Battleground State: How Wisconsin’s gubernatorial race could shape the future of American democracy
Wisconsin’s governor, Tony Evers, is not exactly known as a hotheaded partisan warrior. The soft spoken Democrat enjoys polka, the card game Euchre, and a daily McDonald’s Egg McMuffin. But it struck a nerve recentlt when he heard Robin Vos, the powerful speaker of the Wisconsin state assembly, claim there was widespread voter fraud in 2020.
“He’s one of the smartest people I’ve ever met but that was about the dumbest thing he’s ever said,” Evers said.
This fall, the future of American democracy may hinge on what happens in contests like the gubernatorial race in Wisconsin, a critical battleground state. Evers, who was narrowly elected in 2018, is seeking a second term, and Republicans who control the state legislature have been eager to enact new voting restrictions, and more recently, have fractured in a push to illegally “decertify” Joe Biden’s victory in the state.
A similar dynamic is playing out in Michigan and Pennsylvania, also presidential swing states, where Democrats are also seeking to hold on to governorships and where Republican-led legislatures are attacking voting rights.
Part of Evers’ re-election campaign has been casting himself as a sort of last line of defense for democracy. Rebecca Kleefisch, who is leading the Republican field for governor, refuses to say whether Biden won the election. Tim Rathmun, another Republican candidate, is pushing for decertification. Kevin Nicholson, another GOP candidate, has acknowledged Biden’s victory, but said the election was “messed up,” though multiple reviews have affirmed Biden’s win. Republicans have also been united in their desire to do away with the Wisconsin Elections Commission, a bipartisan body created by Republicans in 2015 that oversees elections in the state.
“Giving the Republicans the opportunity to essentially depress the vote is not in the cards,” Evers said. “In the state of Wisconsin, the governor is the one who certifies the election. Can you imagine what that would look like in 2024 if I’m not re-elected?”
Evers also pushed back on the suggestion that voting rights would not be a winning issue for a campaign. “We can talk and chew gum at the same time here. We’ll be talking about the democracy piece. But we’ll also be spending a lot of time on what people believe Wisconsinites talk about every day and that is those kitchen table issues,” he said.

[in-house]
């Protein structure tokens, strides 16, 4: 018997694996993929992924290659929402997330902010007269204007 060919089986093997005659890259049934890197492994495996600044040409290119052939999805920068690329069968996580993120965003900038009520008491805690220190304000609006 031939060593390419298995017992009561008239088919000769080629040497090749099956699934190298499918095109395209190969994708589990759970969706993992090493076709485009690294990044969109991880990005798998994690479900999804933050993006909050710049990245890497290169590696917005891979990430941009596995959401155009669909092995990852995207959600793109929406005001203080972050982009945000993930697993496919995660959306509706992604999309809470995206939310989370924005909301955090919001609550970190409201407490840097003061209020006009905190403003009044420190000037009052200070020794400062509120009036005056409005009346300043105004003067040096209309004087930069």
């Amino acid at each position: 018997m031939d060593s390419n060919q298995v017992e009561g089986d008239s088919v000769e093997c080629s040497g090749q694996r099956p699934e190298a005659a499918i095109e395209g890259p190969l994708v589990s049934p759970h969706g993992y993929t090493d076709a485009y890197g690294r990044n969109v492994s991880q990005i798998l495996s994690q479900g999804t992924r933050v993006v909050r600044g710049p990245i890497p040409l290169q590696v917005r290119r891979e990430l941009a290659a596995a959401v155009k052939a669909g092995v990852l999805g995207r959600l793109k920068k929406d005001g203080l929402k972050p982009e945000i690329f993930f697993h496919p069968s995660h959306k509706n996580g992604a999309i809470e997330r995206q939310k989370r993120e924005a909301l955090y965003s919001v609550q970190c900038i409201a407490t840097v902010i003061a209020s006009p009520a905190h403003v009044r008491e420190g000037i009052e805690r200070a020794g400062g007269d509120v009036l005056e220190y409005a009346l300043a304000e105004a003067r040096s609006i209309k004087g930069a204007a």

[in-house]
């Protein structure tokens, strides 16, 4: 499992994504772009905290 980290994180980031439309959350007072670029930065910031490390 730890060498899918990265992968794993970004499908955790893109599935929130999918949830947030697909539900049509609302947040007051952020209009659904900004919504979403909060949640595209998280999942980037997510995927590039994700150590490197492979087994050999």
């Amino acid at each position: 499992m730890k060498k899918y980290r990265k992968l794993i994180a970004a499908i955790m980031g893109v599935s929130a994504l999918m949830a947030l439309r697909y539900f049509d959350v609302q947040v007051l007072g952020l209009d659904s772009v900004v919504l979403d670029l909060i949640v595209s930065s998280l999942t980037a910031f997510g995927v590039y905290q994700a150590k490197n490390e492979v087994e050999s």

Over the last few years, Evers has led Wisconsin as Republicans in the state legislature have advanced what can only be described as a brazen assault on democracy. Evers has already vetoed a suite of bills that would impose new restrictions on voting, and said he expects to reject more soon. The state assembly, led by Vos, authorized a months-long review of the 2020 election that has failed to turn up significant evidence of wrongdoing, but made sensationalist and false claims.
Earlier this month, the review released a 136-page report arguing the Wisconsin legislature could decertify the election. Vos has refused to go along with that effort, angering many in his party, including Rathmun, who said this week he wanted to punch Vos in the nose. He has since clarified that he did not really want to punch Vos.
Vos met with proponents of decertification this week and emerged from the meeting to say he believed there was widespread fraud. It appeared to be a clear move to thread the needle with his party, placating election deniers without embracing decertification. Evers predicted that kind of embrace of widespread fraud could backfire for Vos and Republicans.
“Most people that are thoughtful are not gonna believe it,” he said. Vos’ focus on voter fraud could convince people “to not vote,” Evers said. “What a legacy for him.”
In Wisconsin, Republicans in the legislature do not really have to worry about electoral consequences for pushing fringe theories like decertification. A decade ago, Republicans drew district lines that were so distorted to benefit Republicans it essentially guaranteed they would have a majority for the next decade. In 2018, when Evers was elected, Democrats swept all statewide races, but Republicans maintained nearly two-thirds of the seats in the state assembly.
“The will of the people is traditionally the law of the land. That is not the case at this point in time,” Evers said.
Republicans are now poised to continue their majority for another decade. After the legislature and Evers fell into an expected deadlock over new maps, the Wisconsin supreme court took over mapmaking authority. It said it would adopt maps that made as little change as possible to the current ones, continuing the GOP advantage. Earlier this year they picked maps submitted by Evers, giving Democrats a boost, but maintaining the GOP advantage overall.
“We’re hopeful that we will begin to narrow that gap enough that people on the other side of the aisle will feel more of a need to think through these major issues and hopefully the will of the people will start to be reestablished,” he said. “But it’s difficult.”
2020 Democratic National Convention Committee
Originally published on The Guardian as Letting Republicans depress the vote is ‘not in the cards’: a US governor on a race that may shape democracy
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